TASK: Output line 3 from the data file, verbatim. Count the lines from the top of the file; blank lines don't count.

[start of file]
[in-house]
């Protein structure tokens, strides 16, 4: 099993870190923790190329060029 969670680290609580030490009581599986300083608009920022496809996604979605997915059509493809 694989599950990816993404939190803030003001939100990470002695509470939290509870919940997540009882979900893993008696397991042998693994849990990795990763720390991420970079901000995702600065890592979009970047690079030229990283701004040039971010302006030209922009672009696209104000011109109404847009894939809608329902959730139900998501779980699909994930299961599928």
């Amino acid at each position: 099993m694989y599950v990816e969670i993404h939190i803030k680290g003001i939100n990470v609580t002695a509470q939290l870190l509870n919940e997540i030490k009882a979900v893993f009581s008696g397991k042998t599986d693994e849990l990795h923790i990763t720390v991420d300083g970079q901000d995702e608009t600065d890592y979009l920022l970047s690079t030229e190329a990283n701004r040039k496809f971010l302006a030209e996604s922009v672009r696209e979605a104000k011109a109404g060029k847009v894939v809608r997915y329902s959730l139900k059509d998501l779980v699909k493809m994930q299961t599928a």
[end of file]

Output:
């Amino acid at each position: 099993m694989y599950v990816e969670i993404h939190i803030k680290g003001i939100n990470v609580t002695a509470q939290l870190l509870n919940e997540i030490k009882a979900v893993f009581s008696g397991k042998t599986d693994e849990l990795h923790i990763t720390v991420d300083g970079q901000d995702e608009t600065d890592y979009l920022l970047s690079t030229e190329a990283n701004r040039k496809f971010l302006a030209e996604s922009v672009r696209e979605a104000k011109a109404g060029k847009v894939v809608r997915y329902s959730l139900k059509d998501l779980v699909k493809m994930q299961t599928a």